Category Archives: Trinity

On the Feast of the Transfiguration of Christ (August 6 or 19)

The Feast of the Transfiguration of Christ (commemorated on August 6 or 19) is an important one for Orthodox Christians to celebrate! After all, the Transfiguration was a revelation of the Holy Trinity (God the Father spoke, Christ was there, of course, and the Holy Spirit was revealed in the form of a cloud). Also, at the Transfiguration, Christ’s radiance was physically seen by the disciples so that they could better realize His Divinity. In addition, Moses and Elijah were present, showing the disciples that in Christ the law and the prophecies are fulfilled. And so it was that on Mt. Tabor, God allowed the disciples to have their own “mountaintop” experience, just as Moses (Mt. Sinai) and Elijah (Mt. Horeb) had during their life on earth.

Since this Feast is important, we need to learn about it ourselves, help our children know about it, and together celebrate the Feast! Transfiguration is a difficult concept for anyone to grasp, but especially so for children. How can we help our children learn what it was like for the disciples to see Our Lord’s Transfiguration on Mt. Tabor? Our Lord did not slip into a hidden wardrobe and change out of His ordinary clothes into shiny robes, nor did He simply step into a giant spotlight shining down from the sky. Rather, the disciples were simply permitted to physically see some of His Divine Glory shining through. (But not all of it: just “inasmuch as they were able,” according to the troparion of the day). So, how can we begin to explain or show the Transfiguration to our children?

One way to illustrate this concept would be to decorate three little plastic tubes to represent Christ, Moses, and Elijah.


We used permanent marker to turn two (upside down) spray hand sanitizer tubes to create “Moses” (holding a walking stick and tablets with the Ten Commandments) and “Elijah” (hands folded in prayer, over a burning fire). Then we took a new (blue) glow stick (also upside down) and added a smiley face for “Christ.” The story can be reenacted with these “characters,” using a throw pillow “Mt. Tabor.”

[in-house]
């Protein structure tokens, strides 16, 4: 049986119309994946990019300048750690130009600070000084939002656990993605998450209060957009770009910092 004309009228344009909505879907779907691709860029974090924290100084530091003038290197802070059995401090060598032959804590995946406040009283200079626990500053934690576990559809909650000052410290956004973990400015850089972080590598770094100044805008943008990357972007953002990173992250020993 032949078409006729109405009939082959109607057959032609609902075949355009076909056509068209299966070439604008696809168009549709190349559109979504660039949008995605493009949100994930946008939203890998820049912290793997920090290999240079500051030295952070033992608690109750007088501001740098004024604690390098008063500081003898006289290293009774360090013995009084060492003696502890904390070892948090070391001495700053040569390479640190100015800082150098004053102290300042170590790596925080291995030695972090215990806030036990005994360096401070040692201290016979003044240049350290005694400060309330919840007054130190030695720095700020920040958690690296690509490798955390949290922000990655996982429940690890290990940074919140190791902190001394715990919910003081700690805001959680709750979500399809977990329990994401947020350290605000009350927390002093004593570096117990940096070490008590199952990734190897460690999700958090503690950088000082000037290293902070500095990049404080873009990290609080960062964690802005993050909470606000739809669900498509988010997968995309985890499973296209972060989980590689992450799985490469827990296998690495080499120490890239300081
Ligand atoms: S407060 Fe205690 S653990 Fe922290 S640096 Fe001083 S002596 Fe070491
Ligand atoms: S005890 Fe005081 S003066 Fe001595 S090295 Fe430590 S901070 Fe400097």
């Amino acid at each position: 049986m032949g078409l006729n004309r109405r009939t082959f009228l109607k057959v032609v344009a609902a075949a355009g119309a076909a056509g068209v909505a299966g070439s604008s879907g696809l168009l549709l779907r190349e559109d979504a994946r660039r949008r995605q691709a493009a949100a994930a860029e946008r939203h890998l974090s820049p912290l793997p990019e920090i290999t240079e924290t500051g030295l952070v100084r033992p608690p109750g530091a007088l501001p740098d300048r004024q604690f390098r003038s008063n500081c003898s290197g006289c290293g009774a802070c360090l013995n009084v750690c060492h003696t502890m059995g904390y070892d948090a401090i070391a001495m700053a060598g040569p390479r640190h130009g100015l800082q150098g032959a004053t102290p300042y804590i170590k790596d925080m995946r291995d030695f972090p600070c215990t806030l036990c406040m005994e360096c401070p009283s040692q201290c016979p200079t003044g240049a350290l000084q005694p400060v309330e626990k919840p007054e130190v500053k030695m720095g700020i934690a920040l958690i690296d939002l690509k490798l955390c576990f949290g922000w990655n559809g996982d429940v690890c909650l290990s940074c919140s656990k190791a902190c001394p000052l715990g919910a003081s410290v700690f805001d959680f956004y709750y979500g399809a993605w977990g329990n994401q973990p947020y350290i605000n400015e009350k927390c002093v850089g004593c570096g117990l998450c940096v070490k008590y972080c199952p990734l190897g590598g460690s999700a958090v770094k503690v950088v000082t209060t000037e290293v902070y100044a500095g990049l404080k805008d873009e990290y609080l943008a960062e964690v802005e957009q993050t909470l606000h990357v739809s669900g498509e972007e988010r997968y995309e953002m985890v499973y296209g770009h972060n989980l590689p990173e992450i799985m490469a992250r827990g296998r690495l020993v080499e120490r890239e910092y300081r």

“Christ” can climb to the top of the mountain to pray.


While the disciples (all the people gathered to hear the story) watch, “Moses” and “Elijah” can appear, sparking a discussion that includes why they are holding what they are holding, and why they were even part of this event in the first place, as answered in the paragraph above.

At the moment of Christ’s Transfiguration, break the glass vial inside the glowstick, allowing the blue to emanate from it. Be sure to explain that, just as the glowstick could have been glowing at any moment (all of the right ingredients were there, but protected from mixing and glowing), Christ is always Divine. However, His disciples could not always see Him illumined, because God was protecting them from something that they would not have understood. It might have even scared them if He was always radiant! (At some point, you may also want to explain that God did not have to “do something” to Christ to make Him radiate; as we have to do something to the glowstick to make it glow. Unfortunately, as always, the analogy falls short of the truth.) However, on Mt. Tabor, God allowed the disciples to see some of His radiance, to help them know beyond the shadow of a doubt that He is God (and also to help them understand that His forthcoming crucifixion was voluntary, according to the kontakion of the day).


As the shining glowstick “Christ” sits atop Mt. Tabor, talk together about what it must have been like for the disciples to have experienced this reality, and why it is so important to our Orthodox Faith that we celebrate the Transfiguration as one of the Twelve Great Feasts of the Church.

“When, O Christ our God, Thou wast transfigured on the mountain, Thou didst reveal Thy glory to Thy Disciples in proportion as they could bear it. Let Thine everlasting light also enlighten us sinners, through the intercessions of the Theotokos, O God Thou Bestower of light, glory to Thee!”

Here are some links that can help you and your Sunday Church School Students learn more about the Feast of the Transfiguration of Christ, as well as ideas to help you celebrate the feast together: